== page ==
Lay the item of clothing to be altered out flat on a table or hard surface. Pull the seams taut so that the middle of the tee is centered (use the back tag as a guide). Plan out the image that you want visually. Measure the total height and width of the design. I usually make images for a 12 month old about 4 inches wide to cover the chest area comfortably. I made the design for the back of Anna’s shirt (a size 4T) about 6 inches wide.
In your design software, create the image. After you have the image/number/letter designed, flip the image vertical so that it is mirrored. Meaning, you want it to be reversed. If you can’t do this with your software, you can print the design out without flipping, just remember to flip it to a mirrored image before laying on the vinyl to cut.
2. Print the template
Print the design out on regular paper. Any old cheap paper will do because you are basically just using this as a pattern, and will discard it after you have cut the image out.
3. Cut Out the Design
Cut the design from the template paper using scissors or an exacto knife. Remember to cut any middle sections, like the triangle in the 4 or A.
4. Proof the Design
5. Cut the Vinyl
Lay the vinyl out on a cutting mat. It should have two sides, one dull one glittery or shiny with a clear film adhered to the top. Lay the sheet with the glittery or shiny side down. You want to cut on the dull side. Lay out the design mirrored so that it appears backward. If you switched it to mirror image before printing then lay it out with the printed side up. If you printed without mirroring, laying the printed side down.
Using an exacto knife, cut around the design. You do not need to apply a light of force, it should cut fairly easily. You want to cut through the film covering the shiny side (the part now face down), to completely cut out the image. If the exacto knife isn’t working for you, feel free to use regular scissors to do the cutting.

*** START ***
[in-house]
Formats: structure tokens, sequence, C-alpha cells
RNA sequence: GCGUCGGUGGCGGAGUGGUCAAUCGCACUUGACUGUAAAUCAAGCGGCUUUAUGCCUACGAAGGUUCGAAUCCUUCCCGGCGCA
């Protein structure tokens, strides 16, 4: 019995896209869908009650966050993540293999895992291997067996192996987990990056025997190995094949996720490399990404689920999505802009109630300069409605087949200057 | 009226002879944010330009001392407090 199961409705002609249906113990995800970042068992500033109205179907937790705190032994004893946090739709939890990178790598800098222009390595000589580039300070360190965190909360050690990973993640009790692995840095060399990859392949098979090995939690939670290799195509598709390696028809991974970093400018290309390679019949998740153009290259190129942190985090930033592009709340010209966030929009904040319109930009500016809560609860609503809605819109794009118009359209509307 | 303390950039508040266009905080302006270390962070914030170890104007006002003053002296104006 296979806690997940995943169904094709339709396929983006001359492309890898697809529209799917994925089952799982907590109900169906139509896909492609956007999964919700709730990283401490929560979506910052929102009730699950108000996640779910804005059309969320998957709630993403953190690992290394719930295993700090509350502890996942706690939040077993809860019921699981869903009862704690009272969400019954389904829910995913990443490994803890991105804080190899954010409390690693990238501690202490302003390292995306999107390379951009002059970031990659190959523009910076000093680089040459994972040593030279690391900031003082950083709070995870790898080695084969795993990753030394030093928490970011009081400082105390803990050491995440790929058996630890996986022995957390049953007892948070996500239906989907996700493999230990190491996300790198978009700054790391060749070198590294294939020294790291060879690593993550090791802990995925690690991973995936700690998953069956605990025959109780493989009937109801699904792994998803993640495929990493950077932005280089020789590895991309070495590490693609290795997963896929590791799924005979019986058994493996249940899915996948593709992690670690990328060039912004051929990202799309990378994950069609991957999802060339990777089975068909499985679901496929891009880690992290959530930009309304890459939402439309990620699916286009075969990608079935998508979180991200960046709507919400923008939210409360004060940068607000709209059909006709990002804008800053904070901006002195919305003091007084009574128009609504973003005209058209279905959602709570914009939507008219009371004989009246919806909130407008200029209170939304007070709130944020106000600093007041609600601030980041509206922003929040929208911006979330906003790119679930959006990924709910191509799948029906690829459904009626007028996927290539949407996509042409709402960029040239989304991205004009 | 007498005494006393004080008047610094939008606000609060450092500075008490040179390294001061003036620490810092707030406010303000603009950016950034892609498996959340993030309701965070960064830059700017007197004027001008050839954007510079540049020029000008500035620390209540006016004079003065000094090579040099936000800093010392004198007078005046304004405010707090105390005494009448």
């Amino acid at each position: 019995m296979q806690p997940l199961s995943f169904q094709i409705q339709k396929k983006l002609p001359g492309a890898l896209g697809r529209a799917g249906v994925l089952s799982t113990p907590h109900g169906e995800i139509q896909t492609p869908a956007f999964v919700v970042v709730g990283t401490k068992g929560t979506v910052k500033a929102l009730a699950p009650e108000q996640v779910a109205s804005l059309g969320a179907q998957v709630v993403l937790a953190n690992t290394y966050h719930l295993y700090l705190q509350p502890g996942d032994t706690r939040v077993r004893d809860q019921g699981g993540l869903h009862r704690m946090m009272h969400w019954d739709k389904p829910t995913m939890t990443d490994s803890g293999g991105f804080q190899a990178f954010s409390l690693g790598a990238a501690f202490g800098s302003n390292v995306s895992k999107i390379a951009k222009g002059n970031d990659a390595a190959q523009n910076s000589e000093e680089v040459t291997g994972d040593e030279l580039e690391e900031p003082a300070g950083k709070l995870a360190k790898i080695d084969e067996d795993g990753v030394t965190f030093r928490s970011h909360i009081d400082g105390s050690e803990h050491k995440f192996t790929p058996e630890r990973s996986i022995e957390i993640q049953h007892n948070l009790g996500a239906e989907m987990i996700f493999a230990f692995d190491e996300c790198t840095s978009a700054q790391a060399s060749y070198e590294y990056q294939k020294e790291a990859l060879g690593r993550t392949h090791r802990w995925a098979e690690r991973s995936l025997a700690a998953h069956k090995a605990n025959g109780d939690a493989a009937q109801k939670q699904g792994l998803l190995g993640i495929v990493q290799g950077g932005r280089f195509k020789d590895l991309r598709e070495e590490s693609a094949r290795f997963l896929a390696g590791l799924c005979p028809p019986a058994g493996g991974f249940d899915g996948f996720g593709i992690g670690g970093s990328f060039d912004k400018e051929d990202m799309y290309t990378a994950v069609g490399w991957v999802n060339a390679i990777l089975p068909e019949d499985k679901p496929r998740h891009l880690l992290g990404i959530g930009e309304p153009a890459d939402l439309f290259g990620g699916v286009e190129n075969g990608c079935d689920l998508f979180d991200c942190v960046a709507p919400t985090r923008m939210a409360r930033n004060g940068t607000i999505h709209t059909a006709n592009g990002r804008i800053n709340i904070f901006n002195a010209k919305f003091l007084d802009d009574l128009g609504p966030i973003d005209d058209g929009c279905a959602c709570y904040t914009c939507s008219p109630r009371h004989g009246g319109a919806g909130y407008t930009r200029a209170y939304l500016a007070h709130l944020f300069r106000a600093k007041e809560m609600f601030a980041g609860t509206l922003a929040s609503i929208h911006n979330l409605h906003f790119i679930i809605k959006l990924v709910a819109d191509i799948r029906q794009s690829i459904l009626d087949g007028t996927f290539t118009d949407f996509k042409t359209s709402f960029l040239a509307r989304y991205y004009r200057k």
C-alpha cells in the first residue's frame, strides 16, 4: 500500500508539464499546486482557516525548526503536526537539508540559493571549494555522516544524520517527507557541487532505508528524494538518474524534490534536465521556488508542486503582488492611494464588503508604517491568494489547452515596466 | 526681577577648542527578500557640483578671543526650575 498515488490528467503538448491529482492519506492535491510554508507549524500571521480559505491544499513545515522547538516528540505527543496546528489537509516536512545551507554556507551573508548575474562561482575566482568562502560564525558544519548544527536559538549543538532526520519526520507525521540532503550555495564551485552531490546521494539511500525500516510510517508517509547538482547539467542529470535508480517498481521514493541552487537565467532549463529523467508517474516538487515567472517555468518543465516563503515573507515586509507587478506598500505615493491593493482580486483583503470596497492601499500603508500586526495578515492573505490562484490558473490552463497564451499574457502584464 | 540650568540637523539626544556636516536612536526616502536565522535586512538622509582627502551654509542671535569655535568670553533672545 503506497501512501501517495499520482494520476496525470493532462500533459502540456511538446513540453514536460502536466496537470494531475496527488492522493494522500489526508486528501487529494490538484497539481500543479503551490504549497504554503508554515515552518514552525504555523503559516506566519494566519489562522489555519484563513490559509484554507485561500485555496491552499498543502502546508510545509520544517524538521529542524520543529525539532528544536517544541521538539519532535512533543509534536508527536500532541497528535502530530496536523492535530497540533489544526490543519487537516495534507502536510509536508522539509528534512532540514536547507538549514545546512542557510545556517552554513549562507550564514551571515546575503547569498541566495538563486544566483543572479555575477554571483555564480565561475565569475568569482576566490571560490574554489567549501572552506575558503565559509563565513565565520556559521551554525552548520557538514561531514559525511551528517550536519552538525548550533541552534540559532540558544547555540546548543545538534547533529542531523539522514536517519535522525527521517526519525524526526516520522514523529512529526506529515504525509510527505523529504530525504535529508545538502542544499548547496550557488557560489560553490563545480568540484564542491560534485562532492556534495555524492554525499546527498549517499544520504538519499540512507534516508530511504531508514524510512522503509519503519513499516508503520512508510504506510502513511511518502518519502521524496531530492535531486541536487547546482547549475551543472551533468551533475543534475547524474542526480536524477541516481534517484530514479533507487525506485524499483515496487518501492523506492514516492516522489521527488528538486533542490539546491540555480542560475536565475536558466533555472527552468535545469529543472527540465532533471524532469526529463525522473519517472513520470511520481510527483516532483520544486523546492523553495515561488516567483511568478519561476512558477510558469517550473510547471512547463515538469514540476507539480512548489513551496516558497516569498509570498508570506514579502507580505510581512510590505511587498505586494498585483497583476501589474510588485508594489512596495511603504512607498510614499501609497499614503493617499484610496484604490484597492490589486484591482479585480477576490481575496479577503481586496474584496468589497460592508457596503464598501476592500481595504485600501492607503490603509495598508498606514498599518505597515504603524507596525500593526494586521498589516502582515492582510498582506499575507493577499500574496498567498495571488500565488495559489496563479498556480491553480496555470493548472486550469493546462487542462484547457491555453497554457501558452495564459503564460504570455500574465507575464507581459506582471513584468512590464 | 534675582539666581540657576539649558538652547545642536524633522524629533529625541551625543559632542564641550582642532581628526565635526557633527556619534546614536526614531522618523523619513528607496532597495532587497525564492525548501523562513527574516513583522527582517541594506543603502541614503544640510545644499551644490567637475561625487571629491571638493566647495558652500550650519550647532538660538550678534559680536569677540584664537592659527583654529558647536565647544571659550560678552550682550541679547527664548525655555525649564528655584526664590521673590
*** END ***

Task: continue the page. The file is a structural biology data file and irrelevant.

6. Heat the Iron
Break out your home iron and preheat on the hottest setting, without steam.
7. Prepare the T-Shirt
While the iron is heating, lay the t-shirt out on the ironing board flat, with the seams pulled taut and even. Lay the vinyl design down on the t-shirt with the dull side down and the glittery or shiny side up. Leave the plastic film on for now. It should now be exactly as you wish for it look (it should not be mirrored).
8. Iron On
After the iron is hot, lay a piece of remnant fabric over the design. You can use an old t-shirt or anything that you won’t be upset to see ruined with burns or stains. I use an old piece of muslin or an old thin baby towel that I keep in the house for just this reason.
Press the iron to the fabric and hold in one place for 40-60 second. Try not to swipe the iron or pull the design in any way. Just press down. Make sure the entire design is ironed, including all edges.
9. Cool and Peel
After the design has been ironed. remove the remnant fabric. Let the onesie cool for about two minutes. When cool, peel the clear film from the vinyl. Your t-shirt is now ready to wear. Try to wait at least 24 hours before washing to let the design fully adhere, then wash and wear as normal.